A blind woman receives a bionic eye, what is transhumanism, drones, robots, gene editing and more!
More Than A Human
Rhian Lewis had become the first person in the UK to receive an advanced bionic eye. Thanks to it she was able to read a clock for the first time in 16 years.
Jason Silva explains in 3 minutes what is transhumanism in a crash course way.
And it freaks out a lot of people here.
Andrej Karpathy writes a story on AI. Despite its name, it is a long read, but worth your time nevertheless.
It just requires a smartphone. Point it somewhere and AI assistant will tell what is this object.
A long read from MIT Technology Review trying to check if we are able to control AI as its becoming more and more complex.
Here’s an AMA with OpenAI research team.
If you live in the USA and you have a drone, you might find this article by Wired handy as it shows how to register a drone. Also, it answers why you need to do this.
Intel has claimed a Guinness World Record for its latest artistic drone swarm. The event, which looks like some kind of technological fireworks display, took place at Flugplatz Ahrenlohe in Germany. I would describe it as a drone ballet with a live orchestra.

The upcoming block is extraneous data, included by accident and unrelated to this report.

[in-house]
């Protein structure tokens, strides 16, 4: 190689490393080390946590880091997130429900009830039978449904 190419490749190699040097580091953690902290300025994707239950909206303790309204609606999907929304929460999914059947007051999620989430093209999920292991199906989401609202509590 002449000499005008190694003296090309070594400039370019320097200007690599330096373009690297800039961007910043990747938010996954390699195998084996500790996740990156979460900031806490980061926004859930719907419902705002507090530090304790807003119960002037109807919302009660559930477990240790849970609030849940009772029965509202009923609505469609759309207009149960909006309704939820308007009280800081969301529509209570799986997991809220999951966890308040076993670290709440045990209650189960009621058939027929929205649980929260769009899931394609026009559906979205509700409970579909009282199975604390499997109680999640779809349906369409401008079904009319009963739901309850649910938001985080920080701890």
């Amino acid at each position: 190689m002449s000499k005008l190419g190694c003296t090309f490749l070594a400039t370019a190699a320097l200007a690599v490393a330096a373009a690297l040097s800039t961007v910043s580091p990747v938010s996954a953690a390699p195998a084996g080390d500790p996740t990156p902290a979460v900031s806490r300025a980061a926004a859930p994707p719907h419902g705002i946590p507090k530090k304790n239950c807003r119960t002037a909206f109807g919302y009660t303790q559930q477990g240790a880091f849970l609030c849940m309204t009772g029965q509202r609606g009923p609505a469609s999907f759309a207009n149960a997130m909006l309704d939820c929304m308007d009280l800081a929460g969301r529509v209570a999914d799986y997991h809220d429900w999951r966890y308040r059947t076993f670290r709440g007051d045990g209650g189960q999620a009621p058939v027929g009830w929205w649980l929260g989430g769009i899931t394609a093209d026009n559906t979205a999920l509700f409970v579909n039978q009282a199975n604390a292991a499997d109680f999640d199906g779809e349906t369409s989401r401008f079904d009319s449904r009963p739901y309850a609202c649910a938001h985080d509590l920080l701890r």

This video shows the evolution of robots in movies ant TV, from 1927 to 2013.
The first ever commercial airport is being built in Boulder, Nevada. The plan is to offer training, maintenance and other support functions for the commercial drone industry, as well as for individual drone pilots.
Real-life mech, humanoids and other awesome robots of 2015.
A lot will change thanks to advancements in robotics and automatization. In 10 years time we will come back and check how good Business Insider’s predictions were.
Vivek Wadhwa predicts, that 2016 in robotics and AI will be more or less like 2015, but on steroids.
This is what will happen, if you don’t have any friends to drink with, but you know how to build robots.
Scientists from Massachusetts General Hospital has developed a new variation of CRISPR that eliminates off-target modifications, but it isn’t called CRISPR, but something else.
Julian Savulescu shows what we can do right now with genetic engineering and how to alter human behavior by using drugs or brain simulation. Fascinating, 10-minutes long talk.